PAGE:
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#28 Re: Do you have sympathy for this man? I have none at all.

Post by windwalker » Sun Jan 27, 2019 1:39 pm

Dodger wrote: With all due respect, buyers and sellers of drugs are almost always one in the same. Whoever is holding a stash one day becomes the "seller" and those around him become the "buyers". The very next day one of the "buyers" makes a larger score and becomes the "seller"...and around-and-around it goes.

Tell it like it is, Dodger.

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#29 Re: Do you have sympathy for this man? I have none at all.

Post by fountainhall » Sun Jan 27, 2019 3:40 pm

Dodger wrote:Most (not all) dealers sell drugs primarily to support their own drug addiction.
I can neither agree nor disagree as I have no personal experience. I assume Dodger knows more on the subject and defer to that - up to a point!!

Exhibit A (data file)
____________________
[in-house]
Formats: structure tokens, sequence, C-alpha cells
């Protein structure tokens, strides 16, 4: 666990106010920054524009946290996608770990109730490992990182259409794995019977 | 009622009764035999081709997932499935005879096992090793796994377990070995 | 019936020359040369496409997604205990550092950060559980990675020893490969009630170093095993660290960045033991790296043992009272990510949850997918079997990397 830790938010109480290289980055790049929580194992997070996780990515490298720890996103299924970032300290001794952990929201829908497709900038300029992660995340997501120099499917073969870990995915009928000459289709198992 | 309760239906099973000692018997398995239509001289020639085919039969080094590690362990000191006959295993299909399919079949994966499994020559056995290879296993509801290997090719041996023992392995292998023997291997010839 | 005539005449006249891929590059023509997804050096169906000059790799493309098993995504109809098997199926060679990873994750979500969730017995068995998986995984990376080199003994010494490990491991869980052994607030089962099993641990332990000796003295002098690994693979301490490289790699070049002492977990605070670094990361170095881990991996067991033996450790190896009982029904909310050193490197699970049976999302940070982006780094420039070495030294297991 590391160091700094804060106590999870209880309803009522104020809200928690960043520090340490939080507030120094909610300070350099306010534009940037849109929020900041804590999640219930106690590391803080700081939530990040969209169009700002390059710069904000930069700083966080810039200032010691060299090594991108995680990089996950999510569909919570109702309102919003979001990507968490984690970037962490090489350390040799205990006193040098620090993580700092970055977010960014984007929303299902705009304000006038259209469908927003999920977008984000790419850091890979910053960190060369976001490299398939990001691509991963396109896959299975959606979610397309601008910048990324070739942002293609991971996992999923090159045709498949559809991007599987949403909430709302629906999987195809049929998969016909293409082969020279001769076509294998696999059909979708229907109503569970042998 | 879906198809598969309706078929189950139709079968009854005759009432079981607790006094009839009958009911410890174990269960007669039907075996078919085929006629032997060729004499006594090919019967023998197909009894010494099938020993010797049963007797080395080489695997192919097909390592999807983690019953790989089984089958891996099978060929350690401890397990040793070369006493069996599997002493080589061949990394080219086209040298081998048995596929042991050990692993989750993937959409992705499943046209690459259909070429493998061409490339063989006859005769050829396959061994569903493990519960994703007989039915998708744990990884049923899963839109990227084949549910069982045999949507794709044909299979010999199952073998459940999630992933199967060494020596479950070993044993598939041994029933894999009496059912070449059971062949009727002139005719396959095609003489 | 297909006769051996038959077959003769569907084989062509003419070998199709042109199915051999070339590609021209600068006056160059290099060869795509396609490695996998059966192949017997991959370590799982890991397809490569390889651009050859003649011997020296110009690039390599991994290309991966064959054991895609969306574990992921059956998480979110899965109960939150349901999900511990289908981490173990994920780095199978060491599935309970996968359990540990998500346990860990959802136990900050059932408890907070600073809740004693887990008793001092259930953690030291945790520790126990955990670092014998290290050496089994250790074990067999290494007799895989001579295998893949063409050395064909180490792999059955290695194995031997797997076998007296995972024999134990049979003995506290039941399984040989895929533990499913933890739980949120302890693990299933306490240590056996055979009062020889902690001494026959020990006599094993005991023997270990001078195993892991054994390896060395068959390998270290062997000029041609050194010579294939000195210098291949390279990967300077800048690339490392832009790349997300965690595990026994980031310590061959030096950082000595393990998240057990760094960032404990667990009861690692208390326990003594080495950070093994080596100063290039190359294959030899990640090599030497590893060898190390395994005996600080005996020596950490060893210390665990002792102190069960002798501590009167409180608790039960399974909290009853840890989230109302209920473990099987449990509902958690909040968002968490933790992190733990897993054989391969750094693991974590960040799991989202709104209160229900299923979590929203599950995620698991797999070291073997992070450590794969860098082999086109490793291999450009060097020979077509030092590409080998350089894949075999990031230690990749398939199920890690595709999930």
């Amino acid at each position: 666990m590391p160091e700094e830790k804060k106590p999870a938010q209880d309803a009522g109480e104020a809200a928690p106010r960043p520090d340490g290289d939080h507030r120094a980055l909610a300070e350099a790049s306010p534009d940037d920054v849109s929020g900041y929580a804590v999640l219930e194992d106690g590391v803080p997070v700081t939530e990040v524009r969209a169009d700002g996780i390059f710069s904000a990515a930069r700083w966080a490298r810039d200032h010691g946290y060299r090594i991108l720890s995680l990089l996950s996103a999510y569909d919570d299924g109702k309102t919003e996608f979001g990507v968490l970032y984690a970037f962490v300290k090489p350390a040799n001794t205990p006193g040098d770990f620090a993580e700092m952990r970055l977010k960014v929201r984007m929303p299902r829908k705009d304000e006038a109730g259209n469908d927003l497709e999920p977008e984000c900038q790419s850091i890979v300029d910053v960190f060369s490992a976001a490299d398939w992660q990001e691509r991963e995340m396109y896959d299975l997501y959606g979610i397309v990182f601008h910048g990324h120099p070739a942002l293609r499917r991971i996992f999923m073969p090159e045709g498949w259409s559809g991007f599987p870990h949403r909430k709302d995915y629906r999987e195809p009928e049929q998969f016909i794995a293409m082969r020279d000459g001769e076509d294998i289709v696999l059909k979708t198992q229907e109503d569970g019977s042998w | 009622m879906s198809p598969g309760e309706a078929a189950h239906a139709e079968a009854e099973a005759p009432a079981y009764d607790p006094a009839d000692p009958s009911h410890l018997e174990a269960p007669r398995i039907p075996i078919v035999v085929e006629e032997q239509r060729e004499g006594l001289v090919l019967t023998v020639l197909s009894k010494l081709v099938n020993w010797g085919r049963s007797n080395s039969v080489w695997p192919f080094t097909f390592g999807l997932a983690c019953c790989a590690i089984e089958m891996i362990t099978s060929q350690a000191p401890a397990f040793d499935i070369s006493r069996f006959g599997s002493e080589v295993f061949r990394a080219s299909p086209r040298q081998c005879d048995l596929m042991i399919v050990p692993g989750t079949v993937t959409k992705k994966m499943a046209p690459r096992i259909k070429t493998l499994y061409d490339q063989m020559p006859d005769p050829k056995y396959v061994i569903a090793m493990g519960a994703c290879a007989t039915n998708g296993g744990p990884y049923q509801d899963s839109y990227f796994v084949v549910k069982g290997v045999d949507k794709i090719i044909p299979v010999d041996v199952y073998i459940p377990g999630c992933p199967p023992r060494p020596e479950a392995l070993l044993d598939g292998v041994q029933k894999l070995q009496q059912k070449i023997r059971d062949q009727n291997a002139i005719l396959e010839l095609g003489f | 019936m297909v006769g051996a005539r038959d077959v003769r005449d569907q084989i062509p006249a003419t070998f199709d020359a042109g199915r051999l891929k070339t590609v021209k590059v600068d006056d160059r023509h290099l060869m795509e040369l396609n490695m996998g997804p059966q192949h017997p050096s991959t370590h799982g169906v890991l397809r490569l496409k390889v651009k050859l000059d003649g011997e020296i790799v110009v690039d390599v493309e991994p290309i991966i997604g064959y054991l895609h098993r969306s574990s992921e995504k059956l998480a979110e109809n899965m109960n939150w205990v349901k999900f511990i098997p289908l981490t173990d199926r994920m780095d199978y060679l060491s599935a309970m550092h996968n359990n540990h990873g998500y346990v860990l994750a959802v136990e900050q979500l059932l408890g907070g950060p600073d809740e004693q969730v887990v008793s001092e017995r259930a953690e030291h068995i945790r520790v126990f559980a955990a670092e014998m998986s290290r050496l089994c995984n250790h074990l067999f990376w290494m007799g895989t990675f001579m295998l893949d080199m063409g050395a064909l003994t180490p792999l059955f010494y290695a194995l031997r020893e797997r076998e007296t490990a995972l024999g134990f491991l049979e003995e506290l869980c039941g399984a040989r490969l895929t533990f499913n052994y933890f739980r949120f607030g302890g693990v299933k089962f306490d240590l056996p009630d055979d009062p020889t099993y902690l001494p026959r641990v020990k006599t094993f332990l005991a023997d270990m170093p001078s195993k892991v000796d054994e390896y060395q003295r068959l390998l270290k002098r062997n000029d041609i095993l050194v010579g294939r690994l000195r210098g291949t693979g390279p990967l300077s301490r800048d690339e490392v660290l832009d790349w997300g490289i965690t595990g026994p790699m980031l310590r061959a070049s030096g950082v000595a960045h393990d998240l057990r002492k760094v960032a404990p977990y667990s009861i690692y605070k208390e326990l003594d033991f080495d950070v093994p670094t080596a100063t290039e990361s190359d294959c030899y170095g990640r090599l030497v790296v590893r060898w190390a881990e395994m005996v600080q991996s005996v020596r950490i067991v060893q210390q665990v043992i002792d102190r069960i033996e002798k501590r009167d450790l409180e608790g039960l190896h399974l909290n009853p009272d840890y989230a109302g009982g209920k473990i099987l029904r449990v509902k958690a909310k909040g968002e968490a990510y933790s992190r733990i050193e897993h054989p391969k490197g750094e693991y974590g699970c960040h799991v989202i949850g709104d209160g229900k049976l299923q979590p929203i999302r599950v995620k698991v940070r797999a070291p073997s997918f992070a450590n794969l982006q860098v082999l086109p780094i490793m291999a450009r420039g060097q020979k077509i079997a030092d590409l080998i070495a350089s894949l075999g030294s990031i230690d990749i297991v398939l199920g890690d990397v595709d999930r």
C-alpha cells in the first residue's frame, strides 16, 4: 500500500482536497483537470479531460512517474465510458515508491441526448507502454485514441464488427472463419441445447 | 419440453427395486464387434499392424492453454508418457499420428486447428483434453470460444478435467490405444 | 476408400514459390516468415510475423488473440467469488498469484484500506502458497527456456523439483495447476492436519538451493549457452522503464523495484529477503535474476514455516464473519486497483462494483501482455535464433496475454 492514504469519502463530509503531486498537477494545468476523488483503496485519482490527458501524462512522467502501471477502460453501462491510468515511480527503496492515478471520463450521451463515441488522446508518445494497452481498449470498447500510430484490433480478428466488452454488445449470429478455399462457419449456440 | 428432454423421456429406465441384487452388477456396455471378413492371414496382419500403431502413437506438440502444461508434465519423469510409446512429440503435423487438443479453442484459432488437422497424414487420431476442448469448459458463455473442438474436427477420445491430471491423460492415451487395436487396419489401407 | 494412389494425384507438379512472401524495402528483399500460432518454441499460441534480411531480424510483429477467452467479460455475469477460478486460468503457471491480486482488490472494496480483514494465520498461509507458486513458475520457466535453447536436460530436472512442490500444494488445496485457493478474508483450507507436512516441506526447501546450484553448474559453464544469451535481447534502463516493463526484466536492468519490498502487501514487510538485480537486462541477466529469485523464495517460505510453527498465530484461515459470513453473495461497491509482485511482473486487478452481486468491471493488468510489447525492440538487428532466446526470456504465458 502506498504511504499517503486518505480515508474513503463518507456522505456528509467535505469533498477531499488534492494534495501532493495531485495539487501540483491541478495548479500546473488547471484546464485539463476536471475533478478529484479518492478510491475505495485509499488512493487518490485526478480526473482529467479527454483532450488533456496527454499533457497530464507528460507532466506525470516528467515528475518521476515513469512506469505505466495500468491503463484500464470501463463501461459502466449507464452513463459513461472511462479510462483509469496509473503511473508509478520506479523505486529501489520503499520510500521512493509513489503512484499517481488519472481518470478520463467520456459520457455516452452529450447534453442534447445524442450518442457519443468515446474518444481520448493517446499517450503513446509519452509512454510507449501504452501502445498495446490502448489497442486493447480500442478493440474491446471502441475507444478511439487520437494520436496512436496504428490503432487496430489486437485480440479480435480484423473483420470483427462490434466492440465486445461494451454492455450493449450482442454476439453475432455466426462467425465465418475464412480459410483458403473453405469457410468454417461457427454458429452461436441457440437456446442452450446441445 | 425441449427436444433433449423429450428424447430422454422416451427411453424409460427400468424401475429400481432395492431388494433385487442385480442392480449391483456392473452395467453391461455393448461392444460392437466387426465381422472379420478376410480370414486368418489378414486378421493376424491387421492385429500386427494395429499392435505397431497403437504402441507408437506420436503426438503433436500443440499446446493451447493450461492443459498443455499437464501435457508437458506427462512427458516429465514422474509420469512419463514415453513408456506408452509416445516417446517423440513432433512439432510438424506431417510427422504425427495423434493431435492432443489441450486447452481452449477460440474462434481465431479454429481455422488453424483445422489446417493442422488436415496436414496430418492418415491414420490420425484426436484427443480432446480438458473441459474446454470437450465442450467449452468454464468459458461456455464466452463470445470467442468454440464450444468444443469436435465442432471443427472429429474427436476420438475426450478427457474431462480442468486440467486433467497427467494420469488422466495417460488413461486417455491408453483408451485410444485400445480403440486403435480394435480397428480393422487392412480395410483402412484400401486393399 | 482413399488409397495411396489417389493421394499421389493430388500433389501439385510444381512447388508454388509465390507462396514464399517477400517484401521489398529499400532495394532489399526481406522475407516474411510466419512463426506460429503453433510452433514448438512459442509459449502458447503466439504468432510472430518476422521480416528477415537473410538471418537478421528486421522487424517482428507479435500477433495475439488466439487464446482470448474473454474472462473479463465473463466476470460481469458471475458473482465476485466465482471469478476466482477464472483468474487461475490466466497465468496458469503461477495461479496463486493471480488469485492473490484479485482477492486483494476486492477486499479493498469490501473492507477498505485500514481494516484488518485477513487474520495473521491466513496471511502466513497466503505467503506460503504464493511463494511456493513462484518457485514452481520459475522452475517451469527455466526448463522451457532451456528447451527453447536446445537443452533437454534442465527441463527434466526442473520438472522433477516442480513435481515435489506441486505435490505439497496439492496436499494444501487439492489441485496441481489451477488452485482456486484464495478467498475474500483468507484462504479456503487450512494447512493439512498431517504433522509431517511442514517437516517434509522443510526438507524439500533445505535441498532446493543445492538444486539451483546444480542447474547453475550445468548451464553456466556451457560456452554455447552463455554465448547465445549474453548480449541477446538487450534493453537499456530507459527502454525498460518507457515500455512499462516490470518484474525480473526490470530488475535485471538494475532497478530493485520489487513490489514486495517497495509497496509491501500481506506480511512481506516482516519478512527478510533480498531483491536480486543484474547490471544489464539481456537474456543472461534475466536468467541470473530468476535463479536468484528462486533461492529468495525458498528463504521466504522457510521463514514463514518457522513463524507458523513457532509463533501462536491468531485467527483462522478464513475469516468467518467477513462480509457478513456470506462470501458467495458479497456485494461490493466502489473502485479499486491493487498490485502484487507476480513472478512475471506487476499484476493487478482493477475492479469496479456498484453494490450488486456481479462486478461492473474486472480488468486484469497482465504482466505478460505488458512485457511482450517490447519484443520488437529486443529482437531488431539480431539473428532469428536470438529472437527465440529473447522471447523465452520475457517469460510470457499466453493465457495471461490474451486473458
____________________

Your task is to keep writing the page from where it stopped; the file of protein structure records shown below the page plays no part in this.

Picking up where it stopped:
I have seen a number of articles by professors, former cops and others who seem to know more than a little about the drug trade. These indicate that far from all dealers sell to support their own habit. Who deals and why they deal has no simple answer.
What Does a Drug Dealer Look Like?

A drug dealer is an individual who sells drugs, of any type or quantity, illegally. They can be small-time dealers who sell small quantities to offset the costs of their own drug use, or they can be highly organized groups and businessmen within high-organized operations that run like a serious business.

Traditionally, drug dealers are seen as a key part of the problem of addiction in our communities, and there is often a lot of overlap with "pushing" controlled drugs such as marijuana, heroin, meth, and cocaine. Although this is the case with some drug dealers, in reality, there is a lot of variability among drug dealers, the types of drugs they sell, the reasons they sell, and who they sell drugs to . . .